Flash Flood Watch issued as heavy rainfall expected in Central Texas

The National Weather Service has issued a Flash Flood Watch for most of Central Texas as heavy rainfall is expected. The watch is in effect for counties along and west of Interstate 35.

The watch applies to the following counties: Travis, Williamson, Burnet, Llano, Blanco, Hays, Gillespie, Caldwell, Bastrop, San Saba, and Mason. The watch ends at 1 p.m. on 10/14 for San Saba and Mason and ends at 7 p.m. for all the other counties.

Good Day Austin meteorologist Zack Shields says the remnants of Hurricane Pamela in the Pacific along with an upper-level storm system, slow-moving front and Gulf moisture will bring a high chance for showers and storms in the next 24 hours.

Heavy rainfall leading to flash flooding is likely Wednesday evening into Thursday. The greatest threat for this is currently forecast to be across the Hill Country but may extend east to the I-35 corridor. 

There is a moderate risk for street flooding and flooding at low-water crossings and a minor risk for river flooding.

The timing of the storm right now is that there won't be too much rain during the day today but beginning at around 9 p.m. the rain should start to fall until around noon Thursday. 

Zack says it should be stressed that this is a fluid forecast and adjustments are still possible on where the axis of higher rainfall amounts occur.

Expected rainfall totals are about 2 to 4" from Austin to the Hill Country, and 1 to 2" in the eastern counties.

A few strong to severe storms are possible Wednesday night into Thursday with damaging winds and hail.


Officials offer up the following tips to help keep you and your family safe during severe weather events:

  • Know types of flood risk in your area. Visit FEMA’s Flood Map Service Center for information here: https://msc.fema.gov/portal/home.
  • Sign up for your community’s warning system. The Emergency Alert System (EAS) and National Oceanic and Atmospheric Administration (NOAA) Weather Radio also provide emergency alerts.
  • Build an emergency supply kit. For more information on how to build a kit, visit: https://www.ready.gov/kit.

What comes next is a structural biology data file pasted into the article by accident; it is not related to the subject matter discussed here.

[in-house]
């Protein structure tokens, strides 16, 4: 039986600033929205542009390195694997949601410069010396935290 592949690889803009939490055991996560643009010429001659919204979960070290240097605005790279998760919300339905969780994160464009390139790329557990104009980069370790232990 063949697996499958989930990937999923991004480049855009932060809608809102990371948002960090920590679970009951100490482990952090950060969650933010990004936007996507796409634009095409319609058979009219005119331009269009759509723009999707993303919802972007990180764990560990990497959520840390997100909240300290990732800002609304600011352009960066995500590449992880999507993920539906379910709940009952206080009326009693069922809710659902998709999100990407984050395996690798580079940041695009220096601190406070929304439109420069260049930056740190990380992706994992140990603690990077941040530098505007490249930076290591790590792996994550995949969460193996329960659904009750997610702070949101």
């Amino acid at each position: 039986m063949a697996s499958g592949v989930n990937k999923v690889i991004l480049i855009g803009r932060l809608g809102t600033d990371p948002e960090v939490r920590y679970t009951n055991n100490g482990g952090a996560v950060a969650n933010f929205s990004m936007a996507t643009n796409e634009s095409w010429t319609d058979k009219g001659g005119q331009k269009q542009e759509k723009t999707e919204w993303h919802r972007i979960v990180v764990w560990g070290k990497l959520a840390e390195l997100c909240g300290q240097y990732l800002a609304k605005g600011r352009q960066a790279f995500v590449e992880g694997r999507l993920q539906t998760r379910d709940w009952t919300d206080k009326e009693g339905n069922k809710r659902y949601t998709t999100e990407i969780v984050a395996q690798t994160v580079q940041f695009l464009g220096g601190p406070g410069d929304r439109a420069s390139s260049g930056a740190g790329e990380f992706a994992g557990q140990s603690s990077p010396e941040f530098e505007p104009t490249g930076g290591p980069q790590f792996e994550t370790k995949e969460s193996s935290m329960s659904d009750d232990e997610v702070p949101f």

• Keep important documents in a waterproof container. Create password-protected digital copies.
  • Protect your property. Move valuables to higher levels. Declutter drains and gutters. Install check valves. Consider a sump pump with a battery.
  • Be extremely cautious of any water on roads or in creeks, streams, storm drains, or other areas – never attempt to cross flowing streams or drive across flooded roadways and always observe road barricades placed for your protection. Remember, Turn Around Don’t Drown.


In response to the severe weather threat, Governor Greg Abbott directed the Texas Department of Emergency Management (TDEM) to place state response and recovery resources on standby.

The following resources have been activated:  

  • Texas A&M Engineering Extension Service – Texas A&M Task Force One and Texas Task Force Two: Boat Squads to support water rescue operations.
  • Texas Parks and Wildlife Department: Boat Teams to support water rescue operations.

Additionally, TDEM has rostered the following resources for activation if necessary:

  • Texas A&M Forest Service: Saw Crews and Incident Management Teams.
  • Texas Department of Public Safety: Helicopters with hoist capability.
  • Texas Department of State Health Services: Emergency Medical Task Force (EMTF) severe weather packages.
  • Texas Department of Transportation: Monitoring of road conditions, and equipment to support emergency debris removal from major roads.
  • Public Utility Commission: Power outage monitoring and coordination with utility providers as needed.

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